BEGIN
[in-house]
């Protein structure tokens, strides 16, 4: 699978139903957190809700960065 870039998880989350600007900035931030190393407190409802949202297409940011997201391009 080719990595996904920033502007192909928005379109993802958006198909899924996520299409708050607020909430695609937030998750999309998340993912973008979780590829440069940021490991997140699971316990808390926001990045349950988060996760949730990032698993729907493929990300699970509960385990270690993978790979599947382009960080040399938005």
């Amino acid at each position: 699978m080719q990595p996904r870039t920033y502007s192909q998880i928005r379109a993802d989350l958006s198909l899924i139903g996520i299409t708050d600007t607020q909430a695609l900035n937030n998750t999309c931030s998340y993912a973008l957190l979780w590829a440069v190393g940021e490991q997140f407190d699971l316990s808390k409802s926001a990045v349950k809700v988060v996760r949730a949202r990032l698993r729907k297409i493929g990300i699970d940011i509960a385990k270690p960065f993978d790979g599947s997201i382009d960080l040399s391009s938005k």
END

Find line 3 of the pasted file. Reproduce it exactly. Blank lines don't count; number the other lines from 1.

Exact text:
């Amino acid at each position: 699978m080719q990595p996904r870039t920033y502007s192909q998880i928005r379109a993802d989350l958006s198909l899924i139903g996520i299409t708050d600007t607020q909430a695609l900035n937030n998750t999309c931030s998340y993912a973008l957190l979780w590829a440069v190393g940021e490991q997140f407190d699971l316990s808390k409802s926001a990045v349950k809700v988060v996760r949730a949202r990032l698993r729907k297409i493929g990300i699970d940011i509960a385990k270690p960065f993978d790979g599947s997201i382009d960080l040399s391009s938005k």